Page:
A HISTORY OF WAYNE WORKS BUSES AND VEHICLES
Wayne, an early school bus manufacturer, has a long and fascinating place in America's transportation history. Some sources give 1837 as Wayne Works' founding year, while others claim Wayne Works was in business "since 1868." The company's own literature has referred to both years as the beginning. A 1947 brochure mentions that Wayne Works had been in business for 110 years. A 1920 brochure makes what might be a qualification stating
that Wayne Works "vehicles" had been manufactured "since 1868." One certainty
is that Wayne Works never started as a bus manufacturer, but as a maker of various
sorts of agricultural tools. According to the History of Wayne County, Indiana, v. II, (Chicago: Inter-State Publishing Co., 1884, pp. 534-535), a foundry known as "Wayne Agricultural Works" was started by John Whippo, Caleb W. and James Witt at Dublin, Indiana, in 1837. Wayne Agricultural Works, sometimes referred to as "Wayne Agricultural Company," was soon transferred by Whippo to four Witt brothers. Norton Davis I. L. Lawrence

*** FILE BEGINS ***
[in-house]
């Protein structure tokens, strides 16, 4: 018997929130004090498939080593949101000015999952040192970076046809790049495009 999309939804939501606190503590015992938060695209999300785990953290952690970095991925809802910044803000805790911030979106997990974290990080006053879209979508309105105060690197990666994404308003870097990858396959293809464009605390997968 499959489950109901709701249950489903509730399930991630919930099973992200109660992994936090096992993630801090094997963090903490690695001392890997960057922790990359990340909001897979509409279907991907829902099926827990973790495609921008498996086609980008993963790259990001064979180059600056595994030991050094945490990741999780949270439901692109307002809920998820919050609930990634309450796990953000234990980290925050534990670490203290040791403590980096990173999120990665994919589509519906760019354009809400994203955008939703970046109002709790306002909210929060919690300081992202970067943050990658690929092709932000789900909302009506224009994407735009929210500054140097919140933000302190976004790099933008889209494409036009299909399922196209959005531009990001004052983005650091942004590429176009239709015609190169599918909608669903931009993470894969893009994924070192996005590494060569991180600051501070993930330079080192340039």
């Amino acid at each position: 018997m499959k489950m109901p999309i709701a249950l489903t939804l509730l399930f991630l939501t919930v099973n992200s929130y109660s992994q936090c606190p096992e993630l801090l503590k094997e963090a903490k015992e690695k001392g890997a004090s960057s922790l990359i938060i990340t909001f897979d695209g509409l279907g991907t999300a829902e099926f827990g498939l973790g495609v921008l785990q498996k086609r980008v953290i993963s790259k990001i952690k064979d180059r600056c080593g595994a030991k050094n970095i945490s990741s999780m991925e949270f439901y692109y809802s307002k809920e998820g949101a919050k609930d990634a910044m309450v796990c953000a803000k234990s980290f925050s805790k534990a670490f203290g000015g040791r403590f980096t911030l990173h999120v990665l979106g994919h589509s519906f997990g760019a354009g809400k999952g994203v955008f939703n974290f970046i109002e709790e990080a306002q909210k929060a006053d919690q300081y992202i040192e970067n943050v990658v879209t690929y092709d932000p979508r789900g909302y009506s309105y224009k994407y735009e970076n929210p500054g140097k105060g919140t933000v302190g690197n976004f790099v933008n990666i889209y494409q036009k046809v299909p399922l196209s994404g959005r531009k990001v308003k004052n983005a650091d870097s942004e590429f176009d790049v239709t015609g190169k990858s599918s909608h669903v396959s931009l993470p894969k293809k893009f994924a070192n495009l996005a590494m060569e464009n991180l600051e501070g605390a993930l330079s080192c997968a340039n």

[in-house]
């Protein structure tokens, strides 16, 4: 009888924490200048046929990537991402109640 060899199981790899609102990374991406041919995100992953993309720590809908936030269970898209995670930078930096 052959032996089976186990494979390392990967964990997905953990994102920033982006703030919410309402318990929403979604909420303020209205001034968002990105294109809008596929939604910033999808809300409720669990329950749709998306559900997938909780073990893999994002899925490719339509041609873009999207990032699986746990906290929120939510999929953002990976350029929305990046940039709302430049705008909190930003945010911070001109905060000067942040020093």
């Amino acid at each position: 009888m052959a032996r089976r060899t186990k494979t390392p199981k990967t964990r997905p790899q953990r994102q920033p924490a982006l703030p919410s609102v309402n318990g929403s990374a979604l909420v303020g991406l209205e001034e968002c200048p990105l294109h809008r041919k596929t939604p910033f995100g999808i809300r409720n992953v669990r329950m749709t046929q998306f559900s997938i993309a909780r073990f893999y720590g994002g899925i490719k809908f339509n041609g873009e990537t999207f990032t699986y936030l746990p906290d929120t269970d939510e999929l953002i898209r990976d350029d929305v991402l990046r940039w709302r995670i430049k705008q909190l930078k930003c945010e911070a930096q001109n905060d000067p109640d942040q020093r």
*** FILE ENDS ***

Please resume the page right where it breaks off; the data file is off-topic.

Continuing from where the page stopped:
eventually purchased the company. It became a stock company in 1871 and
moved to Richmond, Indiana, in 1876.
I haven't yet found when Wayne Works started making vehicles. However,
by 1886 Wayne Works made school carriages which many people referred to as
"school hacks," "school cars," "school trucks," or "kid hacks." Photo from a 1980s Wayne brochure courtesy Charles Sarjeant, webmaster of Bus Explorer.